Sean Schulte

Twitter: @sirsean


A few days ago, Dreamhost moved me over to their new cluster, from the old server that had been having some problems. But this post isn't about Dreamhost; it's about Google Chrome and browsers.

After the switchover happened, visiting my sites worked just fine in Safari and Firefox; just go to the address and the browser loaded it up just fine.

But in Chrome, it was throwing errors. Address not found. Bad httpd_config. Nothing would go through. I left Chrome open (since there was an article I wanted to read open in one of the tabs), and the problem persisted for a few days. Finally, this morning, I restarted Chrome and it re-resolved the DNS and could actually find my sites.

So apparently Chrome doesn't use the OS-level DNS cache, and instead does it on its own. I understand that they think they can do a better job at networking than Windows XP (which I have to use at work), but in this case it puts itself at a significant disadvantage to all the other browsers.

I don't want to say that Chrome should just get rid of its DNS cache; they surely put significant time into it, and I'm sure they think the performance gains are significant, since they never have to go check DNS servers a second time. But it seems to me that they should be able to check whether or not someone has successfully visited a site during the current browser session (which can be long-lasting, sure, but they keep records of all of it), and if they have and when they try to visit it again and the cached DNS record doesn't find the site, that they should go out and check the DNS servers again to see if the site's address has changed.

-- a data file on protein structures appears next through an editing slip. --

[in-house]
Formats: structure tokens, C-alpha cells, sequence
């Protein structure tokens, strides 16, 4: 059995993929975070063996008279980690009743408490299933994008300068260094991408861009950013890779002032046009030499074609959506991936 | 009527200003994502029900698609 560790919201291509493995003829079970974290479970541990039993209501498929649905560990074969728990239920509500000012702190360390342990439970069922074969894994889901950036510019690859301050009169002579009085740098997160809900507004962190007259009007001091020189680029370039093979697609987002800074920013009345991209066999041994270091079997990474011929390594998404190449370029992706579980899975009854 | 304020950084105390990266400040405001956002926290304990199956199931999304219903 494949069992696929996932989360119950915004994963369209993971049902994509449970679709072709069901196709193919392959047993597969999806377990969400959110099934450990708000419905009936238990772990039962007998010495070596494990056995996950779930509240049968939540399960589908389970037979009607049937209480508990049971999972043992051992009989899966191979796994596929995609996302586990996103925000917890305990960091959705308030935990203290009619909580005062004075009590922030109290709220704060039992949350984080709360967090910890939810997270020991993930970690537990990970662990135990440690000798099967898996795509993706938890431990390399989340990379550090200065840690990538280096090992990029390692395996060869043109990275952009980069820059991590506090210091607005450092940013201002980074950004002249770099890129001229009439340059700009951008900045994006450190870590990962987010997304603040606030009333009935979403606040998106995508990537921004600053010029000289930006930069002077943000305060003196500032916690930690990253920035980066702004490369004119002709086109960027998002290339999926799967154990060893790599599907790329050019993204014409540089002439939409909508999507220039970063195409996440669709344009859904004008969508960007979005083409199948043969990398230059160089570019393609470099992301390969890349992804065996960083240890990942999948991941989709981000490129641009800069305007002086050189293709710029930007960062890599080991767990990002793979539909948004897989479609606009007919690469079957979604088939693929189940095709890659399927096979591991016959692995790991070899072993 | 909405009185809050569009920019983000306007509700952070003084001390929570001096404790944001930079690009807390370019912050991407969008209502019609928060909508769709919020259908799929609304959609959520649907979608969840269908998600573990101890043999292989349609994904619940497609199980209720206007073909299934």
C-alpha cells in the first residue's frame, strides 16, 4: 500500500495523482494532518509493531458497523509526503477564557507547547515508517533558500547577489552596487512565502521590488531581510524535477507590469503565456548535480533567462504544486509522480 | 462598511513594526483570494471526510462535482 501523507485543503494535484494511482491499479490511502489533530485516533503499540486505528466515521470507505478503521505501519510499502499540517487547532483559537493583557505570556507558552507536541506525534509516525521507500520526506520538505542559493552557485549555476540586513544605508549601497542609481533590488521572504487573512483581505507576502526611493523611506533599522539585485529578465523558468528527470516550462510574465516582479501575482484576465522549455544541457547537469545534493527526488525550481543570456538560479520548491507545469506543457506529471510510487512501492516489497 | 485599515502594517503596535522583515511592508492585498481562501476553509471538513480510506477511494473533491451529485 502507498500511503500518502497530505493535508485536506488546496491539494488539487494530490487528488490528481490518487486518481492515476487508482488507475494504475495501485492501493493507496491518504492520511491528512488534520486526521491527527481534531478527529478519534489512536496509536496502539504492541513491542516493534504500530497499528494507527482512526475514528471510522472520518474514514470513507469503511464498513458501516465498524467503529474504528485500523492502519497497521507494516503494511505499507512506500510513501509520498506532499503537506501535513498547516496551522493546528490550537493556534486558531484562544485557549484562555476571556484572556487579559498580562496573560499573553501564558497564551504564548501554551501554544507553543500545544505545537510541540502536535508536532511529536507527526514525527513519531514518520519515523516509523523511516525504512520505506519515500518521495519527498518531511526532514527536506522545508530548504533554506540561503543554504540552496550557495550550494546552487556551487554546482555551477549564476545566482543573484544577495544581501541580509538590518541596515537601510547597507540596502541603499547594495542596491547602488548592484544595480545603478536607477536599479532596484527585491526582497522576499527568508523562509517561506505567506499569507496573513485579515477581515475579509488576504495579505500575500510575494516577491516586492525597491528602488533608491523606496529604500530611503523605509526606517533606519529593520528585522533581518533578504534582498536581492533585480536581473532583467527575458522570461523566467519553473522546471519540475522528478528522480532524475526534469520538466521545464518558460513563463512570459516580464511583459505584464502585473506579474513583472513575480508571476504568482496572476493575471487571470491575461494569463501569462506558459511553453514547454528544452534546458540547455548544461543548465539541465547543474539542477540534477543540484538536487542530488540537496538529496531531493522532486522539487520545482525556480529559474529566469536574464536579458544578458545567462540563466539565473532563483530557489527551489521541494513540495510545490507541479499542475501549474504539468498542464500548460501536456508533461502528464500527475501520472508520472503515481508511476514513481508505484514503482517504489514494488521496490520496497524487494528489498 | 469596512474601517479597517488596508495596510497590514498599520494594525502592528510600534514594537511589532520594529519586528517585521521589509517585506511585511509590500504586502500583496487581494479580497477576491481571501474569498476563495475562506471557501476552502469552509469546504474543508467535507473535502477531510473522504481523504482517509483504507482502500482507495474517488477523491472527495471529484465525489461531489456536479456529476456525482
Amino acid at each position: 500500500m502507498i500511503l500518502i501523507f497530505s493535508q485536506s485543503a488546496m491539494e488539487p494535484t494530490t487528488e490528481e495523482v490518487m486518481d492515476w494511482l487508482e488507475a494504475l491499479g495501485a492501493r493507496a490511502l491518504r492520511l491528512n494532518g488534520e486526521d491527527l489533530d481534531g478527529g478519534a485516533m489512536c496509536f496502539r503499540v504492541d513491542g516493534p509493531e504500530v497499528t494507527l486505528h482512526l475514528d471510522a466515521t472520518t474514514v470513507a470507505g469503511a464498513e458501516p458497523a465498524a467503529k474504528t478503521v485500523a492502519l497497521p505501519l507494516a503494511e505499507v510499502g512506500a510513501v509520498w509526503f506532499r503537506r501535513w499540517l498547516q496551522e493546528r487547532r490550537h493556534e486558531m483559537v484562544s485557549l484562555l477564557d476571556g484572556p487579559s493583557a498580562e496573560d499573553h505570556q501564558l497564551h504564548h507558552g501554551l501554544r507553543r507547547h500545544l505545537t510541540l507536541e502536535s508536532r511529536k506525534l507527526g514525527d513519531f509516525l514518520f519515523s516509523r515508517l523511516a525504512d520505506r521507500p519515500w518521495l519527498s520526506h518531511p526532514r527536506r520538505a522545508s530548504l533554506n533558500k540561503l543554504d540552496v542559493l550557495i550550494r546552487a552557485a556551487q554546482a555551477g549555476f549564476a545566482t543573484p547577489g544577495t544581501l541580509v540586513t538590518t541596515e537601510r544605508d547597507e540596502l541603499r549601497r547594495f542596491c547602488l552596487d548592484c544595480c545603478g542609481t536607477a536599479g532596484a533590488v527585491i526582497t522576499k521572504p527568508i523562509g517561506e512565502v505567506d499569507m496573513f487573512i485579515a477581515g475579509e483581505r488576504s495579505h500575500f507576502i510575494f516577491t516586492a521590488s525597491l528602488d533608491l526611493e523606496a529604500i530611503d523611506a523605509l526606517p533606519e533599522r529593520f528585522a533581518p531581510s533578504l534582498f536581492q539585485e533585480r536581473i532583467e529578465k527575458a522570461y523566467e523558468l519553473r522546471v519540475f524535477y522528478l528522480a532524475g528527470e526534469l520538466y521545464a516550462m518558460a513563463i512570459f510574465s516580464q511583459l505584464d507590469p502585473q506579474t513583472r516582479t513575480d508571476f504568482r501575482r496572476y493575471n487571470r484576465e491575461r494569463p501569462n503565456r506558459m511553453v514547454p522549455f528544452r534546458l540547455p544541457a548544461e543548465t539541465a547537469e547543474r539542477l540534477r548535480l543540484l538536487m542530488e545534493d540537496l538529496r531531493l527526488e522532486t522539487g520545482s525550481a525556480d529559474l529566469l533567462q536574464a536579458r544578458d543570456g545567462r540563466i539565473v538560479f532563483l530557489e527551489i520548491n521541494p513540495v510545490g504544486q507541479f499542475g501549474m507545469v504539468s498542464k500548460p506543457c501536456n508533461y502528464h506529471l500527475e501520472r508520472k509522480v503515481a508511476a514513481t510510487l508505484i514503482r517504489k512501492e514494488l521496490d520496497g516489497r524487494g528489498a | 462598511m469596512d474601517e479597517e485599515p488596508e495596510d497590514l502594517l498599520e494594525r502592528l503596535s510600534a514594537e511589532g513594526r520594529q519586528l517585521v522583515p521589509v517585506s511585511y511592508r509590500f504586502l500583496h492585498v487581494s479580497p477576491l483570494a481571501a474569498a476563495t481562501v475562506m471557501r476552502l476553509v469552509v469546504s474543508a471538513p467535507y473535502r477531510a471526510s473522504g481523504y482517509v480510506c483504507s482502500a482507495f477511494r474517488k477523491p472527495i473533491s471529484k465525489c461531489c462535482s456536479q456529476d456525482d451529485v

Obviously it's rare for a website's IP address to change during a browser session. And most people, I suppose, don't leave their browser open all the time. But given that Chrome is clearly encouraging people to use websites as web applications, and therefore to leave the browser open all the time, I think they should cover this case.

I know it's probably just me, but this led to a couple of days worth of annoyance. And I'd rather not be subjected to that, even if the fix is copying the URLs of the articles I want to read and restarting the browser. I shouldn't have to do that.